A Brief Encounter with Stephan Berg and Alexander Hauck from The Bitter Truth
Last week I had the pleasure of making the acquaintance of Stephan Berg and Alexander Hauck from The Bitter Truth in Germany, who were visiting San Francisco as part of a nationwide promotion tour. Folks in the cocktail scene will be quite familiar with their outstanding and up until recently hard to find line of cocktail bitters. Stephan and Alex have recently completed a distribution deal with Domaine Select Wine Estates which means their products will now be more widely and consistently available in the US. The first shipments destined for stores on the west coast are now arriving. I met up with Stephan and Alex at Cask last Thursday afternoon and then again the following evening at Bourbon & Branch where they were guest bartending in Russell’s Room. Here are a few notes from those meetings.
Unsurprisingly, both Stephan and Alexander started out as bartenders. Stephan began his work making bitters while still working behind the stick, partially in response to the lack of product available outside of the United States. (Aside: This conversation made me quite aware of how, in many ways, we here in the US take our access to cocktail bitters, commercial and artisanal, somewhat for granted. The world looks quite a bit different across the Atlantic and the Pacific.) When Stephan met Alexander in the final rounds of a big cocktail competition, the idea of The Bitter Truth was formed. Their first products were an orange bitters and an “Old Time” aromatic bitters (somewhat ala Angostura).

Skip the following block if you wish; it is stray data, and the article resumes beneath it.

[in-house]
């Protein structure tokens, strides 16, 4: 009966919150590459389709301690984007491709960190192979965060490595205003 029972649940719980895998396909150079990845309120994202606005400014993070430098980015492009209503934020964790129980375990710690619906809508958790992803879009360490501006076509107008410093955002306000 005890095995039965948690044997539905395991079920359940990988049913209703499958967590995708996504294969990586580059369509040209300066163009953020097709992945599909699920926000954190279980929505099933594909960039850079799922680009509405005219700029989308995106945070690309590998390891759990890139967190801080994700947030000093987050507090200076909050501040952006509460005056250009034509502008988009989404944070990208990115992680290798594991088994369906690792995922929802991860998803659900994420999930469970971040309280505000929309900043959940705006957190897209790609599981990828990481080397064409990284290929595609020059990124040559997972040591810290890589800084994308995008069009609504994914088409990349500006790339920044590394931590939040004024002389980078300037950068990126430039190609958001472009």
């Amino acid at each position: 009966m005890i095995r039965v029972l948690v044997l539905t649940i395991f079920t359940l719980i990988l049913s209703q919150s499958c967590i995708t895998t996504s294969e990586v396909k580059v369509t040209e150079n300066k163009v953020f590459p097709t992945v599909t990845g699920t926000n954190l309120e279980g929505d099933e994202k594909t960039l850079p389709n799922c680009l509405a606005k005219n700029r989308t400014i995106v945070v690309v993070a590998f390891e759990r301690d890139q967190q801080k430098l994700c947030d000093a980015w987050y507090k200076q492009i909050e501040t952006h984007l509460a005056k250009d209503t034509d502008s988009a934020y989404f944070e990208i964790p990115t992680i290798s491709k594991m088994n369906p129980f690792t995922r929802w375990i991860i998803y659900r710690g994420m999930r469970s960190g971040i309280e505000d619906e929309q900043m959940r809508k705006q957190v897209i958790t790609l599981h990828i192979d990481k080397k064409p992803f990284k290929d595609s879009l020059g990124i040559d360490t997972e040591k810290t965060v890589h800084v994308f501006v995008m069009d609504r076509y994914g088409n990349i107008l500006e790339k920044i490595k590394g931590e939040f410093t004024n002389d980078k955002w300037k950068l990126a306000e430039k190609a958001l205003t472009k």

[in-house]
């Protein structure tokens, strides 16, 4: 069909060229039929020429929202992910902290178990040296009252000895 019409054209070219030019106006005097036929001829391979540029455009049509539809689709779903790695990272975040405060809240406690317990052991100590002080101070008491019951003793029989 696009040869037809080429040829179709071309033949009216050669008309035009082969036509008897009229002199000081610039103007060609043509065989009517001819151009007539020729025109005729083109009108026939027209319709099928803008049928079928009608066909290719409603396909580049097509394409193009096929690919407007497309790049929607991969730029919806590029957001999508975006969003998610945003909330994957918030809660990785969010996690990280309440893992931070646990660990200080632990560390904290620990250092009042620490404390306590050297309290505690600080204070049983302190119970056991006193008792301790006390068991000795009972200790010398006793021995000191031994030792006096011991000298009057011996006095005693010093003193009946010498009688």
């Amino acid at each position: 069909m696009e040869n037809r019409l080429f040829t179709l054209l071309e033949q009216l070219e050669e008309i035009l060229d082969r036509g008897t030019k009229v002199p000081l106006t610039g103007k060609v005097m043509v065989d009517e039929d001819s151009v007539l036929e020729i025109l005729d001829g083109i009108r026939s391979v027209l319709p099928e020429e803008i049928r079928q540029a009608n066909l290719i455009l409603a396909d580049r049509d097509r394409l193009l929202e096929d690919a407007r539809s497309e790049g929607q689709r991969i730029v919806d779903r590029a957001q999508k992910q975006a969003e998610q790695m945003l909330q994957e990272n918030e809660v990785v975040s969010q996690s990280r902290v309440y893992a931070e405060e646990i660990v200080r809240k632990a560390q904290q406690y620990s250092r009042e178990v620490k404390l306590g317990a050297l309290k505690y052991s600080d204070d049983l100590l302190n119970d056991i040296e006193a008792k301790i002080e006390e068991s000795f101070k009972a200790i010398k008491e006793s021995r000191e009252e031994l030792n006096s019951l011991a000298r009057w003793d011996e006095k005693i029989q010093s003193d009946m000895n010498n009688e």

Bottles of TBT products have been showing up sporadically in the US for the past three or so years when they were brought back from Germany by visiting cocktailans or when purchased directly via the TBT web store. In some cases these web purchases were made by liquor stores, such as Cask in San Francisco, who then marked them up and resold them. Regardless of how the product found its way here, it was hard to come by and dear.
Last year TBT announced that they would be producing bitters from recipes created by Avery Glasser of Bittermen’s. Glasser had tried to make a go of having his cult products, a grapefruit and a chocolate bitters, made here in the US but ultimately decided on a deal with TBT. That was good news and bad news for us here in the US. Good because these great bitters would now be commercially available and bad because they’d have to be brought in from Germany, priced in Euros.
The entire landscape changed in the fall of 2009 when TBT announced a US distribution deal with Domain Select. Both the original TBT product line and the Bittermen’s would be available commencing in early 2010.
About bringing bitters into the US…